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Frozen in translation: Meet the real people who inspired Northuldra

Learn about the Sámi and their Bible translation needs

Frozen in translation: Meet the real people who inspired Northuldra

When you hear the word “frozen,” what’s the first thing that comes to mind? For me, it isn’t temperature. I think of two royal sisters, a talking snowman and reindeer. Lots and lots of reindeer. (Some say they’re even better than people.)

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But now when I hear “frozen,” I also think of the Sámi people. 

The Northuldra, a fictional indigenous group depicted in Disney’s “Frozen 2”, are actually based on the real-life Sámi. (Which is not short for Samantha, much to a talking snowman’s chagrin.) 

There are over 75,000 Sámi (or Saami) people scattered across parts of Russia, Sweden, Finland and, of course, Norway. Located in northern Europe, Norway is surrounded by water and is covered with mountains, glaciers and fjords. The breathtaking scenery and unique terrain form the backdrop to the Sámi’s way of life, a culture that dates back thousands of years.     

Some things never change for the Sámi people, including their traditional livelihoods of fishing, selling handmade crafts and hunting. Reindeer herding remains one of the most important aspects of the Sámi’s culture; it provides transportation and materials for clothing, traditional crafts and food. 

Of the approximately 7,300 languages in use around the world today, there are 10 languages that are unique to the Sámi. They share similarities, but each language has its own writing system. For example, if you want to call for your favorite reindeer in Northern Sámi, you would say, “boazu!” But if you found yourself in a region that spoke Inari Sámi, then “puásui” would be the correct choice. Thanks to organizations like the Norwegian, Finnish and Swedish Bible societies working together, Bible translation work is well underway for some Sámi languages.

Almost 75% of Sámi speak Northern Sámi, which makes it the largest language group in this population. Northern Sámi has a complete Bible in their language, and a new version was published in 2019. Lule Sámi has a complete New Testament. Inari Sámi and Skolt Sámi both have portions of the New Testament. Other Sámi languages are in various stages of Scripture translation, and some like South Sámi and Kildin Sámi don’t have any Scripture.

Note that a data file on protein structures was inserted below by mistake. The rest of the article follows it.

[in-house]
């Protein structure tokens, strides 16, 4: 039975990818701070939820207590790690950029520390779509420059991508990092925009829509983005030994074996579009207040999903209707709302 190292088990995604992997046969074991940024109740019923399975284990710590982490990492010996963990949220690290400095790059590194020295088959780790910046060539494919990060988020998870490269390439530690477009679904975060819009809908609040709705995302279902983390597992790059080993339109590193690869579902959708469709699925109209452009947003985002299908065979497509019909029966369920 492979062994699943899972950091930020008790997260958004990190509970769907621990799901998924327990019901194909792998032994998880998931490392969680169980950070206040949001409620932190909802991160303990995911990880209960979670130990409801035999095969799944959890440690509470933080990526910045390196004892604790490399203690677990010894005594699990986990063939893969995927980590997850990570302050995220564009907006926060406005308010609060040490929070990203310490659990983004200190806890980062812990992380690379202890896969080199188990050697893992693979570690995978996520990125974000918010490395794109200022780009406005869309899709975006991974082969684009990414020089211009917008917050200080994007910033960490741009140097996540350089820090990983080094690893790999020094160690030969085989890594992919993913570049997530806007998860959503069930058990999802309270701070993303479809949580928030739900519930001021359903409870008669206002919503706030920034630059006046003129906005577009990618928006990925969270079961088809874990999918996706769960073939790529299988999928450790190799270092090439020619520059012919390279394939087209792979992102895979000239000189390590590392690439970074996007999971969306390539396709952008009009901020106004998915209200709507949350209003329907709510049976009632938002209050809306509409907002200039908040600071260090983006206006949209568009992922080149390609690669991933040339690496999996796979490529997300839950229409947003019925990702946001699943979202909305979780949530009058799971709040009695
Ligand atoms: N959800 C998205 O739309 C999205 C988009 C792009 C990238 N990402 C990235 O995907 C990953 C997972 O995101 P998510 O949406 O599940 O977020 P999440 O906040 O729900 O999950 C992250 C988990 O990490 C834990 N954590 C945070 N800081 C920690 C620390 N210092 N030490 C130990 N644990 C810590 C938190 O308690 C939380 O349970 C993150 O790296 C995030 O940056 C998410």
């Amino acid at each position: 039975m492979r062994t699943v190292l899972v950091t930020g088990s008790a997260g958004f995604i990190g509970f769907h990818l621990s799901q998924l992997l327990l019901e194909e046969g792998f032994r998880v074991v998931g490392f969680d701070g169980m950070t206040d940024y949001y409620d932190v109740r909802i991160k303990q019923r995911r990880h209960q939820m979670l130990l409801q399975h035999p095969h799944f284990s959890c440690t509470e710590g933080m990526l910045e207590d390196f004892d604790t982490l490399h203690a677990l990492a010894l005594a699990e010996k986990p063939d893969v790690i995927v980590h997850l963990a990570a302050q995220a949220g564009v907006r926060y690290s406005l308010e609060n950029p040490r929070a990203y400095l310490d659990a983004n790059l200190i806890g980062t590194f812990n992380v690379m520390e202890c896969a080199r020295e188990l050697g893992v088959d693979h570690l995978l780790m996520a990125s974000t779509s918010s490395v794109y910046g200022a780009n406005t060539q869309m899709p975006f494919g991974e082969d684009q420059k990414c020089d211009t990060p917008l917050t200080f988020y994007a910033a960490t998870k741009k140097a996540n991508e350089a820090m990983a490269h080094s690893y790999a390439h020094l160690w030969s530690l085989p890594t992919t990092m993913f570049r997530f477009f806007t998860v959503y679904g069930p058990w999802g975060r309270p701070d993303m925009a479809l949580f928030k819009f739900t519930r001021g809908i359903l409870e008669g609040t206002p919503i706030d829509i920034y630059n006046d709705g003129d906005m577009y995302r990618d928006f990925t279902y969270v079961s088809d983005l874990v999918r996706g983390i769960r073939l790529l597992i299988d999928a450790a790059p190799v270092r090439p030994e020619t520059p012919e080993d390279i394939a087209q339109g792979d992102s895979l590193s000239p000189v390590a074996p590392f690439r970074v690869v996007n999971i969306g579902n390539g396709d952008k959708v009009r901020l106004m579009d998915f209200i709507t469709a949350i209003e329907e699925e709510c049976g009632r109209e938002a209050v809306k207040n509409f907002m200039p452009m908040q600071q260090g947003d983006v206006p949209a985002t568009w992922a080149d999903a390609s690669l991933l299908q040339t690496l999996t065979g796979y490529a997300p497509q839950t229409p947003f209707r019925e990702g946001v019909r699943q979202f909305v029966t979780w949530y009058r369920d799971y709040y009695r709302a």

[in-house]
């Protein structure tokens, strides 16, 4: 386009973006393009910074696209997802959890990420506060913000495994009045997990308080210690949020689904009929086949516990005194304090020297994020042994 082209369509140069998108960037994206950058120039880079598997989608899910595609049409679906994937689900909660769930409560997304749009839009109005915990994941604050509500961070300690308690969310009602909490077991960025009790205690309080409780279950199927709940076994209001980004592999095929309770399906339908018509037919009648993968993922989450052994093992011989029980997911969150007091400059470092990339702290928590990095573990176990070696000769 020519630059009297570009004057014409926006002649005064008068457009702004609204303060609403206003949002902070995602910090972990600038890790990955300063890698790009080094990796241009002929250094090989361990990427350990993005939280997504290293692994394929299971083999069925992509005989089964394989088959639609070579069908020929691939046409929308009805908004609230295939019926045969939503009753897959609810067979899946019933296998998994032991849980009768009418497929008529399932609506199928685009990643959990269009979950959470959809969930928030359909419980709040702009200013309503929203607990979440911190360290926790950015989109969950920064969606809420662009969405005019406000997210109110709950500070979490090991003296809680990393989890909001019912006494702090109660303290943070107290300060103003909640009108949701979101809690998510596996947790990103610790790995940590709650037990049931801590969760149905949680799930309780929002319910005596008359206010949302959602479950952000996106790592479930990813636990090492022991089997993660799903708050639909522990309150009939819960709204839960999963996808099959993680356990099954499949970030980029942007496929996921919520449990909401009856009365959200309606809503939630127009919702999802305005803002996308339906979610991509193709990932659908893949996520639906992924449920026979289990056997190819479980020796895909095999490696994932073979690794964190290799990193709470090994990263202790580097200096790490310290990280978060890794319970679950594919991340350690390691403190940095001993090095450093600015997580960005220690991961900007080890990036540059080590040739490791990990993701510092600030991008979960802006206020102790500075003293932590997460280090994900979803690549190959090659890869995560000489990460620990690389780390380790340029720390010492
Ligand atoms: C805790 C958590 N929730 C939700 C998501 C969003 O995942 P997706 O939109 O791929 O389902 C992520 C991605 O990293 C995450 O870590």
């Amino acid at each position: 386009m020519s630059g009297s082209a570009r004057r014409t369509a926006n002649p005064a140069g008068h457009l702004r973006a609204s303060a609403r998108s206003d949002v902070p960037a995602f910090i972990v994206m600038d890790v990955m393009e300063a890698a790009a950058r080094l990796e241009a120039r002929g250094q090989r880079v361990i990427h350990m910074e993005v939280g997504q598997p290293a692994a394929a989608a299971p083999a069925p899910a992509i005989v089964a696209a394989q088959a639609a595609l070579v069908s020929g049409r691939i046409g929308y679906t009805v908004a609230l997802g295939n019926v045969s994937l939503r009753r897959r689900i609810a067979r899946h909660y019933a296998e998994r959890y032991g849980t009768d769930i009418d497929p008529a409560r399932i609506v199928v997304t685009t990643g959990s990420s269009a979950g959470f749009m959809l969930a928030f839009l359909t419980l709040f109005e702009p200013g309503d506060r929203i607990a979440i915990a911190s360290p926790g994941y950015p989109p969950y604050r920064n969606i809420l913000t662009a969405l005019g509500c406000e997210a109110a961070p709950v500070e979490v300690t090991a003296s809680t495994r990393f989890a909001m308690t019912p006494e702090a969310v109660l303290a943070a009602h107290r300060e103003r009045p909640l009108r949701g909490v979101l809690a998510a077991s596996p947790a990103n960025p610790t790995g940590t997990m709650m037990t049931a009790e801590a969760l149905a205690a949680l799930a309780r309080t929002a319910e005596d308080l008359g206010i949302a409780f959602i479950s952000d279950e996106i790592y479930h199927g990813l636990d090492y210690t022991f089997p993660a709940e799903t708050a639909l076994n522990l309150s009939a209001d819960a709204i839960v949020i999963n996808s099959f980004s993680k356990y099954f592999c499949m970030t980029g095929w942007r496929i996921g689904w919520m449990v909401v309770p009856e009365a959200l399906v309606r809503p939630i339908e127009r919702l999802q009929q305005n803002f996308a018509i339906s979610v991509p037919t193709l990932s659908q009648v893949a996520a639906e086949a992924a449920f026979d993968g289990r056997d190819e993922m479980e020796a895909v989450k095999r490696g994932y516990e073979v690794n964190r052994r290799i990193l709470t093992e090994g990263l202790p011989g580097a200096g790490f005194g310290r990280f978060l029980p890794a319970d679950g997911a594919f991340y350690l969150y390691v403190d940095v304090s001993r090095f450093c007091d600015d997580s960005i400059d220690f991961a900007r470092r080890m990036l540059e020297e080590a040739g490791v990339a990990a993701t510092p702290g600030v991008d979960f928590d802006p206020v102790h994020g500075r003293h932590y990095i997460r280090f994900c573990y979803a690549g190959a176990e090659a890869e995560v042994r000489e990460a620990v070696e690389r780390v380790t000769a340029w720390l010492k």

The Bible is God’s Word to us — something that everyone should be able to understand in a language and form that clearly speaks to their hearts. What’s worse than being lost in the woods with only reindeer for company? Being lost in the dark without being able to understand the love and light of Jesus.  

You can bring light and hope to the Sámi. Take a moment to use these prayer points below as a guide:

  • Praise God for entertainment and technology like movies that help us venture into the unknown and learn about people and places around the world.

  • Pray that the Sámi would recognize God’s love for their languages and culture. 

  • Pray that the Sámi who have Scripture will grow in faith.

  • Ask God to raise up translators who long to see the Word translated into the remaining Sámi languages that still need Scripture.

You can also pray for the Sámi or other groups like them by joining Wycliffe Bible Translators USA’s prayer team

Wycliffe Bible Translators USA is a nonprofit organization that has helped people around the world to translate the Bible into their own languages for over 75 years. Today at least 2,000 languages are still waiting for a Bible translation to begin, and Wycliffe USA is working faster than ever to reach those language groups as soon as possible. Visit wycliffe.org to learn more. Special thanks to Wycliffe Finland for contributing insight on the Sámi people.

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